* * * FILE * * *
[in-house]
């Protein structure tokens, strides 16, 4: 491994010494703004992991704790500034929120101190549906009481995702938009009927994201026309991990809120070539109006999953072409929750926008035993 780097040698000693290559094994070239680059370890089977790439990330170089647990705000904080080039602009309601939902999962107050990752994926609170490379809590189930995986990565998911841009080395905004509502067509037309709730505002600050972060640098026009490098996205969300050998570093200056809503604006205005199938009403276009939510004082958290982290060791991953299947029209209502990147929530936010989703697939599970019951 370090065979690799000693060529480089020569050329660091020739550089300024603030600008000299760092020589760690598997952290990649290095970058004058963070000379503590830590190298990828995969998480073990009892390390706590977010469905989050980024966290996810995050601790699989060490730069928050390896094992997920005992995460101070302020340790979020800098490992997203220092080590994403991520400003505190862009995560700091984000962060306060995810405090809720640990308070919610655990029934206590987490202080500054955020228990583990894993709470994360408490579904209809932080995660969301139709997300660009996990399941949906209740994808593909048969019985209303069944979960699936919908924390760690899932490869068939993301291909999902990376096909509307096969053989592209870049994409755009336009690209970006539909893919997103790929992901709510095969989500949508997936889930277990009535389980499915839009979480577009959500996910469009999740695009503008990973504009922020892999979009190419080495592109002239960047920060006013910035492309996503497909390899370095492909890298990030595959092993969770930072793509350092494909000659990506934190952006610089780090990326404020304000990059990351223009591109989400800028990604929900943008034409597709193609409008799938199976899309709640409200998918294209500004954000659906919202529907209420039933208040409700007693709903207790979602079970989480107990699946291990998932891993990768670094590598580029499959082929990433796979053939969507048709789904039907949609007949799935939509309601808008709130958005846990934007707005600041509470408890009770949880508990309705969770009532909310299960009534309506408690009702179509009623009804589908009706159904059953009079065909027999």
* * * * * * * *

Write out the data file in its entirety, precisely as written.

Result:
[in-house]
């Protein structure tokens, strides 16, 4: 491994010494703004992991704790500034929120101190549906009481995702938009009927994201026309991990809120070539109006999953072409929750926008035993 780097040698000693290559094994070239680059370890089977790439990330170089647990705000904080080039602009309601939902999962107050990752994926609170490379809590189930995986990565998911841009080395905004509502067509037309709730505002600050972060640098026009490098996205969300050998570093200056809503604006205005199938009403276009939510004082958290982290060791991953299947029209209502990147929530936010989703697939599970019951 370090065979690799000693060529480089020569050329660091020739550089300024603030600008000299760092020589760690598997952290990649290095970058004058963070000379503590830590190298990828995969998480073990009892390390706590977010469905989050980024966290996810995050601790699989060490730069928050390896094992997920005992995460101070302020340790979020800098490992997203220092080590994403991520400003505190862009995560700091984000962060306060995810405090809720640990308070919610655990029934206590987490202080500054955020228990583990894993709470994360408490579904209809932080995660969301139709997300660009996990399941949906209740994808593909048969019985209303069944979960699936919908924390760690899932490869068939993301291909999902990376096909509307096969053989592209870049994409755009336009690209970006539909893919997103790929992901709510095969989500949508997936889930277990009535389980499915839009979480577009959500996910469009999740695009503008990973504009922020892999979009190419080495592109002239960047920060006013910035492309996503497909390899370095492909890298990030595959092993969770930072793509350092494909000659990506934190952006610089780090990326404020304000990059990351223009591109989400800028990604929900943008034409597709193609409008799938199976899309709640409200998918294209500004954000659906919202529907209420039933208040409700007693709903207790979602079970989480107990699946291990998932891993990768670094590598580029499959082929990433796979053939969507048709789904039907949609007949799935939509309601808008709130958005846990934007707005600041509470408890009770949880508990309705969770009532909310299960009534309506408690009702179509009623009804589908009706159904059953009079065909027999």